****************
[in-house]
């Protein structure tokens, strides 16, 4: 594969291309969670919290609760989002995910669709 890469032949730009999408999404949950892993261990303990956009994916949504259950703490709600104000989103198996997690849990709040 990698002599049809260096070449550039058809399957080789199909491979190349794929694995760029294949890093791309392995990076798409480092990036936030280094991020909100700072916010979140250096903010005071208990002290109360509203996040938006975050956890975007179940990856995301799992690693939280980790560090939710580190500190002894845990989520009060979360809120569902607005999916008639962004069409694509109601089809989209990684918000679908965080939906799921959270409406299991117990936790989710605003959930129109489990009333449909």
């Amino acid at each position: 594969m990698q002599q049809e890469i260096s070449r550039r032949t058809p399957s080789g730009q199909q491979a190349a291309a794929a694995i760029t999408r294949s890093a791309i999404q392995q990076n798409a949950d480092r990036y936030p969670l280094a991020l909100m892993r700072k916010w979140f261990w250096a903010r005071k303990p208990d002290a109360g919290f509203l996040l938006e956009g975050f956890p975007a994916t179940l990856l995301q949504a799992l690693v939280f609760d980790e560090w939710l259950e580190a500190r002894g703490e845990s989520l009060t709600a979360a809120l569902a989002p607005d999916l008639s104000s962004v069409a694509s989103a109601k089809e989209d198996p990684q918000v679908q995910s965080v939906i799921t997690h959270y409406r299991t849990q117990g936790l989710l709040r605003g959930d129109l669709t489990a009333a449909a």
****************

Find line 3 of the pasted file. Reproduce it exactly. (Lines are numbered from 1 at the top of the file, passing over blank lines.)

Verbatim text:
């Amino acid at each position: 594969m990698q002599q049809e890469i260096s070449r550039r032949t058809p399957s080789g730009q199909q491979a190349a291309a794929a694995i760029t999408r294949s890093a791309i999404q392995q990076n798409a949950d480092r990036y936030p969670l280094a991020l909100m892993r700072k916010w979140f261990w250096a903010r005071k303990p208990d002290a109360g919290f509203l996040l938006e956009g975050f956890p975007a994916t179940l990856l995301q949504a799992l690693v939280f609760d980790e560090w939710l259950e580190a500190r002894g703490e845990s989520l009060t709600a979360a809120l569902a989002p607005d999916l008639s104000s962004v069409a694509s989103a109601k089809e989209d198996p990684q918000v679908q995910s965080v939906i799921t997690h959270y409406r299991t849990q117990g936790l989710l709040r605003g959930d129109l669709t489990a009333a449909a």